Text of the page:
Navigating food safety in off premise

by / 0 Comments / August 8, 2017

As restaurant operators grapple with food safety challenges within their four walls, the question remains on how it also will impact their off-premise operation.  However, there are ways restaurant operators can stay ahead of the challenge. That includes maintaining food safety standards within their four walls and adequate legal protection once food leaves the store.

“Brands need to make sure that what they can control is as stellar as it can be. Delivery companies also need to maintain that safety as much as possible,” said Ruth Petran, Ecolab’s vice president of food safety and public health.

That means brands should work with third-party food delivery companies on the establishment of food safety standards and protocols. Drivers also should be trained on what those protocols are.

“My expectation as a consumer is that if I use a third-party service, the food is maintained in a safe environment and that is a layer of complexity that needs to be considered,” Petran said. “It’s an inevitable outcome that those entities will have to think about food safety more broadly. At best, we can get to a standardized approach and we can level the playing field for everyone.”

There are two pieces to food safety in delivery. There is the traditional component such as time, temperature and cross contact, and then there is the issue of diners with food allergens and special dietary needs.

“Both have to be paid attention to,” said Betsy Craig, founder, MenuTrinfo. “Once it goes out your door, that’s when food safety becomes a factor. If it’s your food and something happens, then it’s your fault because delivery drivers can always say that’s how the order left the restaurant. Even when you have delivery, you have to know food safety on both sides of the aisle.”

Restaurant operators should ensure that delivery companies are made aware of food safety issues and require them to maintain food safety as much as possible.

“They should be aware of the right temperatures and then make sure they provide the right information to consumers,” said Petran. “Another thing to keep in mind is that we are all different people and we’re dealing with aging population. These companies are serving a range of consumers and they need to be aware of who those consumers are. So it could be that an additional level of training and awareness is what’s needed.”

While food safety mandates vary state-by-state, restaurant contracts with third-party delivery companies can be negotiated to include food safety specifications. This can include the requirement that drivers use hot/cold bags to keep food temperatures safe and that no more than a fixed amount of time can pass between pick-up and drop-off.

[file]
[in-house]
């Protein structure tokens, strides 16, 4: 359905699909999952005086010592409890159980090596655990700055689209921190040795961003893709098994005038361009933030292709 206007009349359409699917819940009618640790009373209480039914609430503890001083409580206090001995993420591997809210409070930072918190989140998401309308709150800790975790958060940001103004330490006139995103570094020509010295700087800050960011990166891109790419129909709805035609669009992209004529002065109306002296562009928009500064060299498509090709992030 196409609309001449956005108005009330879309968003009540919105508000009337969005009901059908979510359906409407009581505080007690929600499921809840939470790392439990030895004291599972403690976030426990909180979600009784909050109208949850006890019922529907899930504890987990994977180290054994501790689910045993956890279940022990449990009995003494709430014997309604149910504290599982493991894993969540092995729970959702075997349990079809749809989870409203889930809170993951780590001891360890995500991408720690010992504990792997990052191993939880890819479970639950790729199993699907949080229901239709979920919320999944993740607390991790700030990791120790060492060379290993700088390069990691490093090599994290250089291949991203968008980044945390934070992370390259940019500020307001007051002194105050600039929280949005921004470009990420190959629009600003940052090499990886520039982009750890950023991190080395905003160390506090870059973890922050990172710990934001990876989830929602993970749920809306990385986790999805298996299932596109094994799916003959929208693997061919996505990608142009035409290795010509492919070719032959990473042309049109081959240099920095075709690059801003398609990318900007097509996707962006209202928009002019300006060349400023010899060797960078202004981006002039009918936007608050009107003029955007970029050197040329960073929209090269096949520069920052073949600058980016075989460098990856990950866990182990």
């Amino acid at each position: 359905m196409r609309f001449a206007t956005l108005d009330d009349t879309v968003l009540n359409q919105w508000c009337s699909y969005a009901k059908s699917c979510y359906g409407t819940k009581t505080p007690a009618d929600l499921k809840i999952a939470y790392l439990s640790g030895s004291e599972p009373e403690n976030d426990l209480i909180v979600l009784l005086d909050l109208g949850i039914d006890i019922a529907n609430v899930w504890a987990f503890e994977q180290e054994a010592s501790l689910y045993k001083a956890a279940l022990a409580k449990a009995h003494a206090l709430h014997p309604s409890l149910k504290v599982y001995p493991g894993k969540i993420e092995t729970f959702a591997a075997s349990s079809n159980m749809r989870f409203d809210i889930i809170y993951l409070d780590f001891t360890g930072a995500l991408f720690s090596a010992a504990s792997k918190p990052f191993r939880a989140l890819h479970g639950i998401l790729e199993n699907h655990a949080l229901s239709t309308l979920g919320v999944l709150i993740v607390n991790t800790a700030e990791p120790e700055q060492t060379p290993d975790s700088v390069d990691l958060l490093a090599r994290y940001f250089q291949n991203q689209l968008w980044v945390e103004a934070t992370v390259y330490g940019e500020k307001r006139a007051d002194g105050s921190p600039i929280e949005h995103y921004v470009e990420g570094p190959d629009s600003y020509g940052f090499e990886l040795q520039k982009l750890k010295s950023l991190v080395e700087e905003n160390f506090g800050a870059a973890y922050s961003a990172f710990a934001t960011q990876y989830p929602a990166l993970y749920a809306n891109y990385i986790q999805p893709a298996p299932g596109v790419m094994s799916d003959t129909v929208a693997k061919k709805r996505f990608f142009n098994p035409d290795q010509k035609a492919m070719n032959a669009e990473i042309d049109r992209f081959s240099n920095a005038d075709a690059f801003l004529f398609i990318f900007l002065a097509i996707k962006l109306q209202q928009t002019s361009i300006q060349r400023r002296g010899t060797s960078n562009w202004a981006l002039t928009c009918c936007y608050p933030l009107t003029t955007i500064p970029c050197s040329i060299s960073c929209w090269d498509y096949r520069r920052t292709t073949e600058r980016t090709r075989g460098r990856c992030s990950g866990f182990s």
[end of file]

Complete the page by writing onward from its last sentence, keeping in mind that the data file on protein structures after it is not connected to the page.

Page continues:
“We can regulate food safety requirements contractually and if the delivery company stays within the contract terms, there shouldn’t be any issues. The contract should also cover many things beyond food safety issues,” said Anna Graves, a partner at Pillsbury Winthrop Shaw Pittman and co-leader of their Restaurant, Food & Beverage Industry Group. “We can control pricing, ordering methods, pick-up procedures, reporting requirements, complaint processing, and minimum insurance levels, as well as other matters such as limiting the number of stops drivers can make and ordering and delivery time promises.  Contractually, if a delivery company breaches its obligations in the agreement, the delivery company is responsible for resulting losses.  If the issue arises because of something that occurred at the restaurant, obviously it’s not the delivery company’s problem.”

Graves said restaurant operators should be wary of working with delivery providers that offer services to consumers without having formal contracts in place with the restaurant companies.

“You can’t use someone else’s trademarks and copyrighted materials like logos and menus for your own profit,” she said.  “My firm hasn’t litigated it fully yet, but we have filed a lawsuit against an unauthorized delivery company, and most of the commentary in the press and on social media was favorable for the restaurant.  Ultimately, it’s about trust and integrity. Many restaurant companies would rather forego delivery revenue than have their food be less than it is, particularly menu items which don’t travel well.  And the decision whether to allow delivery should always be up to the restaurant.”

 

Flickr photo by Benjamin Esham

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